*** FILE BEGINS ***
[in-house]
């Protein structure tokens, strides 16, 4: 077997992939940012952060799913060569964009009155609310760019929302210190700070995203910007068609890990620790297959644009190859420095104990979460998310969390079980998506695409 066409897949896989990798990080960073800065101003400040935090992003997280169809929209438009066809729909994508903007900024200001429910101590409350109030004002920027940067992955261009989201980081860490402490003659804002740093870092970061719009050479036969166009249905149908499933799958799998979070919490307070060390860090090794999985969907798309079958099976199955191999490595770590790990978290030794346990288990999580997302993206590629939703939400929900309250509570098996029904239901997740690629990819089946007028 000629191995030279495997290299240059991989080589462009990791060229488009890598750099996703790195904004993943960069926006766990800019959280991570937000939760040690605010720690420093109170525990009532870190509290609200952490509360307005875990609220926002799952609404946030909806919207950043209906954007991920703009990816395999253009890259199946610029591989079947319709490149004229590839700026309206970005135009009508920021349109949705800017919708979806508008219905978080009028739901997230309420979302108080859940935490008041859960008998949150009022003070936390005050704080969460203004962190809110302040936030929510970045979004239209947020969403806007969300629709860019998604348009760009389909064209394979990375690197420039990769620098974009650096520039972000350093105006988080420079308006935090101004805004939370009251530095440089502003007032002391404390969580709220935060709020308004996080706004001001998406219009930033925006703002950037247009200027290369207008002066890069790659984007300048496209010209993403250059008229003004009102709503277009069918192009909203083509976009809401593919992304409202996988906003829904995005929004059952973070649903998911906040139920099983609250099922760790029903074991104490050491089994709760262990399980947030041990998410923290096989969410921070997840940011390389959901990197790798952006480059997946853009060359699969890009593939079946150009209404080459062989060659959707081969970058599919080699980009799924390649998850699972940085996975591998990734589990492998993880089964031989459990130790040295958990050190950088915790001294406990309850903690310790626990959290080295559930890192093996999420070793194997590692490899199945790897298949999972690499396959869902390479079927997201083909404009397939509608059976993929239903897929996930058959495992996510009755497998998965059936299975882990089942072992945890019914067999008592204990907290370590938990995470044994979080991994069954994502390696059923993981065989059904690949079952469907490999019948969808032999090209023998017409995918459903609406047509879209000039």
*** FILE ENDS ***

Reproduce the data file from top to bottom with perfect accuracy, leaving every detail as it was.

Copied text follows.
[in-house]
């Protein structure tokens, strides 16, 4: 077997992939940012952060799913060569964009009155609310760019929302210190700070995203910007068609890990620790297959644009190859420095104990979460998310969390079980998506695409 066409897949896989990798990080960073800065101003400040935090992003997280169809929209438009066809729909994508903007900024200001429910101590409350109030004002920027940067992955261009989201980081860490402490003659804002740093870092970061719009050479036969166009249905149908499933799958799998979070919490307070060390860090090794999985969907798309079958099976199955191999490595770590790990978290030794346990288990999580997302993206590629939703939400929900309250509570098996029904239901997740690629990819089946007028 000629191995030279495997290299240059991989080589462009990791060229488009890598750099996703790195904004993943960069926006766990800019959280991570937000939760040690605010720690420093109170525990009532870190509290609200952490509360307005875990609220926002799952609404946030909806919207950043209906954007991920703009990816395999253009890259199946610029591989079947319709490149004229590839700026309206970005135009009508920021349109949705800017919708979806508008219905978080009028739901997230309420979302108080859940935490008041859960008998949150009022003070936390005050704080969460203004962190809110302040936030929510970045979004239209947020969403806007969300629709860019998604348009760009389909064209394979990375690197420039990769620098974009650096520039972000350093105006988080420079308006935090101004805004939370009251530095440089502003007032002391404390969580709220935060709020308004996080706004001001998406219009930033925006703002950037247009200027290369207008002066890069790659984007300048496209010209993403250059008229003004009102709503277009069918192009909203083509976009809401593919992304409202996988906003829904995005929004059952973070649903998911906040139920099983609250099922760790029903074991104490050491089994709760262990399980947030041990998410923290096989969410921070997840940011390389959901990197790798952006480059997946853009060359699969890009593939079946150009209404080459062989060659959707081969970058599919080699980009799924390649998850699972940085996975591998990734589990492998993880089964031989459990130790040295958990050190950088915790001294406990309850903690310790626990959290080295559930890192093996999420070793194997590692490899199945790897298949999972690499396959869902390479079927997201083909404009397939509608059976993929239903897929996930058959495992996510009755497998998965059936299975882990089942072992945890019914067999008592204990907290370590938990995470044994979080991994069954994502390696059923993981065989059904690949079952469907490999019948969808032999090209023998017409995918459903609406047509879209000039």